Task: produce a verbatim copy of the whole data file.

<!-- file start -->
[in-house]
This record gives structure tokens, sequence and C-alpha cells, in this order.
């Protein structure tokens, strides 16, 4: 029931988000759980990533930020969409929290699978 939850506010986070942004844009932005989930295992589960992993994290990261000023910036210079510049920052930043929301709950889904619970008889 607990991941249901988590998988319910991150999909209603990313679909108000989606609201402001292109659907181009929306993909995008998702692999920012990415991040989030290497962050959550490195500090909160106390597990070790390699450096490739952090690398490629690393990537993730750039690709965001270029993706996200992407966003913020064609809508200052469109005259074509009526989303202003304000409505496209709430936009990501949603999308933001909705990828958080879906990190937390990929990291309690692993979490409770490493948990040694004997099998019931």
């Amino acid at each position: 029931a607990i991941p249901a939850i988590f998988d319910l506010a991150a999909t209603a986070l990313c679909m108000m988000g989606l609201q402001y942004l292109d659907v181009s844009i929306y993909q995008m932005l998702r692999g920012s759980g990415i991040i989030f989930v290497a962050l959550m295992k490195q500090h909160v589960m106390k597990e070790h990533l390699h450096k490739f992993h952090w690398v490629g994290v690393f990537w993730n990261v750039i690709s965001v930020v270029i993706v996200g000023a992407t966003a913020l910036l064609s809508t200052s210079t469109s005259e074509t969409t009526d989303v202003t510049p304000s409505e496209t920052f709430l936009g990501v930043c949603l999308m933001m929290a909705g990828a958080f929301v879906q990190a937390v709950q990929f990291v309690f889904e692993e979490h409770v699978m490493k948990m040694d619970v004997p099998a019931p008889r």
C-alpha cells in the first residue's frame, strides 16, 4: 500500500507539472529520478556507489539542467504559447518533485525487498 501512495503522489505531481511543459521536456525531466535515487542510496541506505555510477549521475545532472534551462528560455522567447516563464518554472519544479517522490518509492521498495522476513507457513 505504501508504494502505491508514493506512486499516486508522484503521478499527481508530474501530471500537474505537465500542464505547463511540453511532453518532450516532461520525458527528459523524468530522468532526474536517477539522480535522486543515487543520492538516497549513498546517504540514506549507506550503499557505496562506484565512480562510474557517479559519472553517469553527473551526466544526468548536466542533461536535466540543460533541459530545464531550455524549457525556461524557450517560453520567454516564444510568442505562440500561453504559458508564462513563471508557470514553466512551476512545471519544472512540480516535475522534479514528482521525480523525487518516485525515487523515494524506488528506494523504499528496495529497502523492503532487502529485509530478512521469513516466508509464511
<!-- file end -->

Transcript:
[in-house]
This record gives structure tokens, sequence and C-alpha cells, in this order.
């Protein structure tokens, strides 16, 4: 029931988000759980990533930020969409929290699978 939850506010986070942004844009932005989930295992589960992993994290990261000023910036210079510049920052930043929301709950889904619970008889 607990991941249901988590998988319910991150999909209603990313679909108000989606609201402001292109659907181009929306993909995008998702692999920012990415991040989030290497962050959550490195500090909160106390597990070790390699450096490739952090690398490629690393990537993730750039690709965001270029993706996200992407966003913020064609809508200052469109005259074509009526989303202003304000409505496209709430936009990501949603999308933001909705990828958080879906990190937390990929990291309690692993979490409770490493948990040694004997099998019931």
């Amino acid at each position: 029931a607990i991941p249901a939850i988590f998988d319910l506010a991150a999909t209603a986070l990313c679909m108000m988000g989606l609201q402001y942004l292109d659907v181009s844009i929306y993909q995008m932005l998702r692999g920012s759980g990415i991040i989030f989930v290497a962050l959550m295992k490195q500090h909160v589960m106390k597990e070790h990533l390699h450096k490739f992993h952090w690398v490629g994290v690393f990537w993730n990261v750039i690709s965001v930020v270029i993706v996200g000023a992407t966003a913020l910036l064609s809508t200052s210079t469109s005259e074509t969409t009526d989303v202003t510049p304000s409505e496209t920052f709430l936009g990501v930043c949603l999308m933001m929290a909705g990828a958080f929301v879906q990190a937390v709950q990929f990291v309690f889904e692993e979490h409770v699978m490493k948990m040694d619970v004997p099998a019931p008889r």
C-alpha cells in the first residue's frame, strides 16, 4: 500500500507539472529520478556507489539542467504559447518533485525487498 501512495503522489505531481511543459521536456525531466535515487542510496541506505555510477549521475545532472534551462528560455522567447516563464518554472519544479517522490518509492521498495522476513507457513 505504501508504494502505491508514493506512486499516486508522484503521478499527481508530474501530471500537474505537465500542464505547463511540453511532453518532450516532461520525458527528459523524468530522468532526474536517477539522480535522486543515487543520492538516497549513498546517504540514506549507506550503499557505496562506484565512480562510474557517479559519472553517469553527473551526466544526468548536466542533461536535466540543460533541459530545464531550455524549457525556461524557450517560453520567454516564444510568442505562440500561453504559458508564462513563471508557470514553466512551476512545471519544472512540480516535475522534479514528482521525480523525487518516485525515487523515494524506488528506494523504499528496495529497502523492503532487502529485509530478512521469513516466508509464511